September 12, 2010

All About Mahatma Gandhi

Mahatama gandhi); 2 October 1869 – 30 January 1948) was the pre-eminent
2 October 1869(1869-10-02)
Porbandar, Bombay Presidency,
 British India Died 30 January 1948
(aged 78)New Delhi, Union of
Cause of death Assassination
Resting place Rajghat, New Delhi,
Nationality Indian
Other names
Mahatma Gandhi, Bapu
Alma mater University College London,
 University of London
Known for Prominent Figure of Indian
 Independence Movement
Propounding the philosophy of
Satyagraha and Ahimsa
Religion Hinduism
Spouse(s) Kasturba Gandhi
Children Harilal
Parents Putlibai Gandhi (Mother)
Karamchand Gandhi (Father)
 political and spiritual leader of India during the Indian independence
movement. He pioneered satyagraha—resistance to tyranny through mass civil
disobedience, a philosophy firmly founded upon ahimsa, or total nonviolence,
 which helped India to gain independence, and inspired movements for civil
 rights and freedom across the world. Gandhi is often referred to as Mahatma Gandhi
( Sanskrit: महात्मा mahātmā or "Great Soul", an honorific first applied to him by
 Rabindranath Tagore),[1] and in India also as Bapu (Gujarati:
 બાપુ, bāpu or "Father"). He is officially honoured in India as the Father
of the Nation; his birthday, 2 October, is commemorated there as
Gandhi Jayanti, a national holiday.

Gandhi first employed civil disobedience while an expatriate lawyer in South Africa, during the resident Indian community's struggle there for civil rights. During this time, he wrote articles for Indian newspapers about black people that some modern readers consider racist. After his return to India in 1915, he organised protests by peasants, farmers, and urban labourers concerning excessive land-tax and discrimination. After assuming leadership of the Indian National Congress in 1921, Gandhi led nationwide campaigns to ease poverty, expand women's rights, build religious and ethnic amity, end untouchability, and increase economic self-reliance. Above all, he aimed to achieve Swaraj or the independence of India from foreign domination. Gandhi famously led his followers in the Non-cooperation movement that protested the British-imposed salt tax with the 400 km (240 mi) Dandi Salt March in 1930. Later, in 1942, he launched the Quit India civil disobedience movement demanding immediate independence for India. Gandhi spent a number of years in jail in both South Africa and India.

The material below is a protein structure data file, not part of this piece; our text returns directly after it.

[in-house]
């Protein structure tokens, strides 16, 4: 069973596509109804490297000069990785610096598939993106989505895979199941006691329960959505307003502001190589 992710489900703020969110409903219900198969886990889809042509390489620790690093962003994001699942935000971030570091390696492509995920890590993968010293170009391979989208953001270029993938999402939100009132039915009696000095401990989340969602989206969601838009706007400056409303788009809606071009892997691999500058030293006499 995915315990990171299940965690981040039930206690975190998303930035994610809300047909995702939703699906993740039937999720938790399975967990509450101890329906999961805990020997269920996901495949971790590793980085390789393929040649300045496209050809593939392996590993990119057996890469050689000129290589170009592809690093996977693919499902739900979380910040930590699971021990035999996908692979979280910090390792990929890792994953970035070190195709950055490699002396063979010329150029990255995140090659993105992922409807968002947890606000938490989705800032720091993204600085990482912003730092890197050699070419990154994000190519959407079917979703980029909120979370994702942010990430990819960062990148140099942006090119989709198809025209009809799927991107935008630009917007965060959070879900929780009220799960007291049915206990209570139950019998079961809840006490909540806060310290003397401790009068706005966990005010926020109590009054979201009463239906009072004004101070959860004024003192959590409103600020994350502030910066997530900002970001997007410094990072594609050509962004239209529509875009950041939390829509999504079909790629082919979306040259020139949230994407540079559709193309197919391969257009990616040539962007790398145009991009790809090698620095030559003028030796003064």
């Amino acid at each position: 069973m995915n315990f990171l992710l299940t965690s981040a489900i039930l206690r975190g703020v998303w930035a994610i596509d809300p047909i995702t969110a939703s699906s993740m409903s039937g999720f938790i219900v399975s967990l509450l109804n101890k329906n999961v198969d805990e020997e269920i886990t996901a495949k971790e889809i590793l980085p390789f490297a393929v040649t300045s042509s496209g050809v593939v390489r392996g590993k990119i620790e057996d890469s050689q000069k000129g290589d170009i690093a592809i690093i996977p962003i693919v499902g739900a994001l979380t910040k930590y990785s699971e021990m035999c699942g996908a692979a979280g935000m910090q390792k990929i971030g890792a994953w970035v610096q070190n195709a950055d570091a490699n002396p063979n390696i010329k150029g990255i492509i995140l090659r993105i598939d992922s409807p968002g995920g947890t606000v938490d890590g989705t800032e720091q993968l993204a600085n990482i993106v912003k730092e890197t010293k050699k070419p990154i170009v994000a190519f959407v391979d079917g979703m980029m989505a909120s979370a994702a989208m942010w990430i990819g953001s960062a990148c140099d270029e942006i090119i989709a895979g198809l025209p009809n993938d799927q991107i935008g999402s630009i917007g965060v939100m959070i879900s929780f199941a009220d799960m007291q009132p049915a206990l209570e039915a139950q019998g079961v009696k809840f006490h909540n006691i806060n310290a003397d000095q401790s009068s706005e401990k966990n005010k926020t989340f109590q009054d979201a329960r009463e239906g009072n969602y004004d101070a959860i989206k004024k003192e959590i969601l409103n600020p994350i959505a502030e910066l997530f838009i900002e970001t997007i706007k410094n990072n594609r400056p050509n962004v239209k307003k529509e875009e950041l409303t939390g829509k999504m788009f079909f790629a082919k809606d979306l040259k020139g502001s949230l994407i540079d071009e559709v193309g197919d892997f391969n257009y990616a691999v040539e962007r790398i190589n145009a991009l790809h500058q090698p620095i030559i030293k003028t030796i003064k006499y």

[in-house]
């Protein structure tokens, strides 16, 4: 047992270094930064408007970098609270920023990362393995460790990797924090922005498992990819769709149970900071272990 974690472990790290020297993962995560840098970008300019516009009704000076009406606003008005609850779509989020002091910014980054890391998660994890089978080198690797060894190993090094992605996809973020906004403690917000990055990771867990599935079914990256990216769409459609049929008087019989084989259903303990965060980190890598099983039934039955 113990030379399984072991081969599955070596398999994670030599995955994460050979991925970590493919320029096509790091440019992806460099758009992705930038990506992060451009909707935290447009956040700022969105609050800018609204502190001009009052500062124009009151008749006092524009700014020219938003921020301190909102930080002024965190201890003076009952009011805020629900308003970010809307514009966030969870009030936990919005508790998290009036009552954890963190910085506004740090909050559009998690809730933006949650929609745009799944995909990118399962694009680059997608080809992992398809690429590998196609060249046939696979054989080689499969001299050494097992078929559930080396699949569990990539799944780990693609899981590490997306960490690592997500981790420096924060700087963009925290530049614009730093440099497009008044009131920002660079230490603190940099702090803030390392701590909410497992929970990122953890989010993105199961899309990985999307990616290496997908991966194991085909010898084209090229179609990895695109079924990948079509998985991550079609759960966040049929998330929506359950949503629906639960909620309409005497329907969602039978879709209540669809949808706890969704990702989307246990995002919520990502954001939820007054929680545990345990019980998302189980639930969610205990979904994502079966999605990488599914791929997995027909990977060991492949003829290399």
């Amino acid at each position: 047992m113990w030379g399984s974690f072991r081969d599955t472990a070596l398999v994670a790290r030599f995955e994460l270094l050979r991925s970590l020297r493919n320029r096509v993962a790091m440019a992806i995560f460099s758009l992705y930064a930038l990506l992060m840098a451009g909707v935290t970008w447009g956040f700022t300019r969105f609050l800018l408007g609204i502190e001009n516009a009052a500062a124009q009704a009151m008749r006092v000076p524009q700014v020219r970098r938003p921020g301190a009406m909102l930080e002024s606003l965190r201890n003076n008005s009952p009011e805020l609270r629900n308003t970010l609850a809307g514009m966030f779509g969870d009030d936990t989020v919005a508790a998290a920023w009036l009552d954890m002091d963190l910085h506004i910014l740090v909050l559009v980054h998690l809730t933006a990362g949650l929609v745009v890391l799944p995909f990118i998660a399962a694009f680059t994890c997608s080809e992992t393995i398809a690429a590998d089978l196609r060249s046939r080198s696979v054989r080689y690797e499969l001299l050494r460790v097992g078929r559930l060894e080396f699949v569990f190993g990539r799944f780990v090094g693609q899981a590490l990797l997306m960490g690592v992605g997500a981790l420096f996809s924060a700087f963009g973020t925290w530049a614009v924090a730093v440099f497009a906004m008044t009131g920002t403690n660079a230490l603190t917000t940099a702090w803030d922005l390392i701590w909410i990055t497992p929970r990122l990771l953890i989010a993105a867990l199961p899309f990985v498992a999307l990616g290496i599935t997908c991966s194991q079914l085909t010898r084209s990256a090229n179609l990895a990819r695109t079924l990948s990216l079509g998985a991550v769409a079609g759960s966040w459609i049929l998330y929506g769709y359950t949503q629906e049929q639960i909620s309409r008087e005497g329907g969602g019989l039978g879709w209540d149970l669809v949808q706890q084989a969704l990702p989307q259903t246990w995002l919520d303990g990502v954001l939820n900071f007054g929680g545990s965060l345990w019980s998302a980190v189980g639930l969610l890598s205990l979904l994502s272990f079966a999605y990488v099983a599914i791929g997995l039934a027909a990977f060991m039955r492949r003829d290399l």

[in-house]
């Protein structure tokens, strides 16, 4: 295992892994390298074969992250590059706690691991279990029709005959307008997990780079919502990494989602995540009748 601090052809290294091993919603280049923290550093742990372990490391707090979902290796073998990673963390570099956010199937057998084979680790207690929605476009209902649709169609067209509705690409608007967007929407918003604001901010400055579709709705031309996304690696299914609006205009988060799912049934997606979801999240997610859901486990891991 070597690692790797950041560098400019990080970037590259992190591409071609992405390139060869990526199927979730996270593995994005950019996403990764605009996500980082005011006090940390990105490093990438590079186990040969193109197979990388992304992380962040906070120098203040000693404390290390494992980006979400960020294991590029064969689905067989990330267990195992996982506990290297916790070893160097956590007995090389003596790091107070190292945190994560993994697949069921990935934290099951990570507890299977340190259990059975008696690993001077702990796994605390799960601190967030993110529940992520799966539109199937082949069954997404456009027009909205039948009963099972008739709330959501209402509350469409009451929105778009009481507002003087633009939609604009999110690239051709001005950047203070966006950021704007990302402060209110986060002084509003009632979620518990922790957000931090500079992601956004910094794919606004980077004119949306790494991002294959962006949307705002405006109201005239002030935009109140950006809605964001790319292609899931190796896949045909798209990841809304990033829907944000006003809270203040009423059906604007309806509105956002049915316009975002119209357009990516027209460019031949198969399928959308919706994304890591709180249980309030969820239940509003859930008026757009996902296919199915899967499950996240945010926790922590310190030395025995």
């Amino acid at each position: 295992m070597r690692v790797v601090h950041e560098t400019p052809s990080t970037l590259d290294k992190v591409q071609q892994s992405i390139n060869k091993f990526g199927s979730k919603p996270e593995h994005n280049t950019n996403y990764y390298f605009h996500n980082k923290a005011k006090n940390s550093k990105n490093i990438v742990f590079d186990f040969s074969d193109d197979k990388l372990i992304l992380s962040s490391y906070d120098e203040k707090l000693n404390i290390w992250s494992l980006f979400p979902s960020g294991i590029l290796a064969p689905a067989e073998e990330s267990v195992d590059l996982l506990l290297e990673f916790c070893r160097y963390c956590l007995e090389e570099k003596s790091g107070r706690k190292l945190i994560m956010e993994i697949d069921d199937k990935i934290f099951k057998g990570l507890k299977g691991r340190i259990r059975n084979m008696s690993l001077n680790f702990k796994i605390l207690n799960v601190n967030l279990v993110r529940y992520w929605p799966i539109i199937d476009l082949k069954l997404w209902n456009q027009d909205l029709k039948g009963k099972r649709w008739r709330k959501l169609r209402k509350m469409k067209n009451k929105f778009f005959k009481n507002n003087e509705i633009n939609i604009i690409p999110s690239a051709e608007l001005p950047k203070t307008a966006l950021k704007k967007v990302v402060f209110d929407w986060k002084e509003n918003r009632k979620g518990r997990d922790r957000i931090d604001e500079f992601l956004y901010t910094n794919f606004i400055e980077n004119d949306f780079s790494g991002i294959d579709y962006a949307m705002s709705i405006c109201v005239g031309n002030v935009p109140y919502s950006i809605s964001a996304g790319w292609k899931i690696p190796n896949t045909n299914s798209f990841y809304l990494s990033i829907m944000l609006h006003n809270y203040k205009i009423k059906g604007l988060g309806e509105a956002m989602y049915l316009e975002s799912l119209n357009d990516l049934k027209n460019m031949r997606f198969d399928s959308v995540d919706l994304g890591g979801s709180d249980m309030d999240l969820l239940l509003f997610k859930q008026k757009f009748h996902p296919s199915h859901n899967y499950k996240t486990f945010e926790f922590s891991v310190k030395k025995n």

As a practitioner of ahimsa, Gandhi swore to speak the truth and advocated that others do the same. He lived modestly in a self-sufficient residential community and wore the traditional Indian dhoti and shawl, woven from yarn that he had spun by hand himself. He ate simple vegetarian food, experimented for a time with a fruitarian diet, and undertook long fasts as a means of both self-purification and social protest.

All About Bhagat Singh

Date of birth: 27 September 1907
Place of birth: Lyallpur, Punjab, British India
Date of death: 23 March 1931 (age 23)
Place of death: Lahore, Punjab, British India
Movement: Indian Independence movement
Major organizations: Naujawan Bharat Sabha,
 Kirti Kissan Party and Hindustan
Socialist Republican Association
Religion: Sikhism (early life), Atheism[1] (later life)
Influences Anarchism, Communism, Soci

Bhagat singh(27 September 1907[2] – 23 March 1931) was an Indian freedom fighter, considered to be one of the most influential revolutionaries of the Indian independence movement. He is often referred to as Shaheed Bhagat Singh (the word shaheed means "martyr", in Arabic, and is used for Muslims usually but was conferred on him).

Born to a Jat Sikh family which had earlier been involved in revolutionary activities against the British Raj in India, Singh, as a teenager, had studied European revolutionary movements and was attracted to anarchism and communism.He became involved in numerous revolutionary organizations

He quickly rose through the ranks of the Hindustan Republican Association (HRA) and became one of its leaders, converting it to the Hindustan Socialist Republican Association (HSRA). Singh gained support when he underwent a 64-day fast in jail, demanding equal rights for Indian and British political prisoners. He was hanged for shooting a police officer in response to the killing of veteran freedom fighter Lala Lajpat Rai. His legacy prompted youth in India to begin fighting for Indian independence and also increased the rise of socialism in India.